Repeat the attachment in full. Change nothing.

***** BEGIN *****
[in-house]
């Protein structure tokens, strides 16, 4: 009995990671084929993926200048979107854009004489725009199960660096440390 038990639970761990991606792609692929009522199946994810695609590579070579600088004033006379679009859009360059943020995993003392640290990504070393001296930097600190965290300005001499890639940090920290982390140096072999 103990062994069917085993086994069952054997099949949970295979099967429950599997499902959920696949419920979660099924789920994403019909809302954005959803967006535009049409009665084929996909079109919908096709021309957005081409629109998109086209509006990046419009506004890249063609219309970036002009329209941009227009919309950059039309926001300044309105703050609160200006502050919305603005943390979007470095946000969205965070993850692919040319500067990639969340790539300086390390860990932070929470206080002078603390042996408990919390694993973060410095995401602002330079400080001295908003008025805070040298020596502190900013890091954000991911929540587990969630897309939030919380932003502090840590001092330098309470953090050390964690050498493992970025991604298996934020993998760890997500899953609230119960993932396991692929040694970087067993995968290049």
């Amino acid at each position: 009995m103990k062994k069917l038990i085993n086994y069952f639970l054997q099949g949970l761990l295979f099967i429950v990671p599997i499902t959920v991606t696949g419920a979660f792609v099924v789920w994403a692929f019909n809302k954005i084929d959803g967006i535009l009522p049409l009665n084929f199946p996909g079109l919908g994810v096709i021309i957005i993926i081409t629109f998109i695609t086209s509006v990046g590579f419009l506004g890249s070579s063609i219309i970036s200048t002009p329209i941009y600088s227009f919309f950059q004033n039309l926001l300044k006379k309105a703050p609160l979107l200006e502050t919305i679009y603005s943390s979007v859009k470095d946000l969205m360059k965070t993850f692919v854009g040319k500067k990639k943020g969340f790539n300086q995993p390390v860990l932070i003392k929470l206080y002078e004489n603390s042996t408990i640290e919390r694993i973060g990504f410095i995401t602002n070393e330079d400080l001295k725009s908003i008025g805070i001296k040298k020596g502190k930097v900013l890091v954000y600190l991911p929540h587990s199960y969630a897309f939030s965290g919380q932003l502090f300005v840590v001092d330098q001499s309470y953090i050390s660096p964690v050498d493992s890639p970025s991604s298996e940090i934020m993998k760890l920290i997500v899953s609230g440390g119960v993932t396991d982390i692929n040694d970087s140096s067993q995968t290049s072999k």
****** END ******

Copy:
[in-house]
């Protein structure tokens, strides 16, 4: 009995990671084929993926200048979107854009004489725009199960660096440390 038990639970761990991606792609692929009522199946994810695609590579070579600088004033006379679009859009360059943020995993003392640290990504070393001296930097600190965290300005001499890639940090920290982390140096072999 103990062994069917085993086994069952054997099949949970295979099967429950599997499902959920696949419920979660099924789920994403019909809302954005959803967006535009049409009665084929996909079109919908096709021309957005081409629109998109086209509006990046419009506004890249063609219309970036002009329209941009227009919309950059039309926001300044309105703050609160200006502050919305603005943390979007470095946000969205965070993850692919040319500067990639969340790539300086390390860990932070929470206080002078603390042996408990919390694993973060410095995401602002330079400080001295908003008025805070040298020596502190900013890091954000991911929540587990969630897309939030919380932003502090840590001092330098309470953090050390964690050498493992970025991604298996934020993998760890997500899953609230119960993932396991692929040694970087067993995968290049």
């Amino acid at each position: 009995m103990k062994k069917l038990i085993n086994y069952f639970l054997q099949g949970l761990l295979f099967i429950v990671p599997i499902t959920v991606t696949g419920a979660f792609v099924v789920w994403a692929f019909n809302k954005i084929d959803g967006i535009l009522p049409l009665n084929f199946p996909g079109l919908g994810v096709i021309i957005i993926i081409t629109f998109i695609t086209s509006v990046g590579f419009l506004g890249s070579s063609i219309i970036s200048t002009p329209i941009y600088s227009f919309f950059q004033n039309l926001l300044k006379k309105a703050p609160l979107l200006e502050t919305i679009y603005s943390s979007v859009k470095d946000l969205m360059k965070t993850f692919v854009g040319k500067k990639k943020g969340f790539n300086q995993p390390v860990l932070i003392k929470l206080y002078e004489n603390s042996t408990i640290e919390r694993i973060g990504f410095i995401t602002n070393e330079d400080l001295k725009s908003i008025g805070i001296k040298k020596g502190k930097v900013l890091v954000y600190l991911p929540h587990s199960y969630a897309f939030s965290g919380q932003l502090f300005v840590v001092d330098q001499s309470y953090i050390s660096p964690v050498d493992s890639p970025s991604s298996e940090i934020m993998k760890l920290i997500v899953s609230g440390g119960v993932t396991d982390i692929n040694d970087s140096s067993q995968t290049s072999k």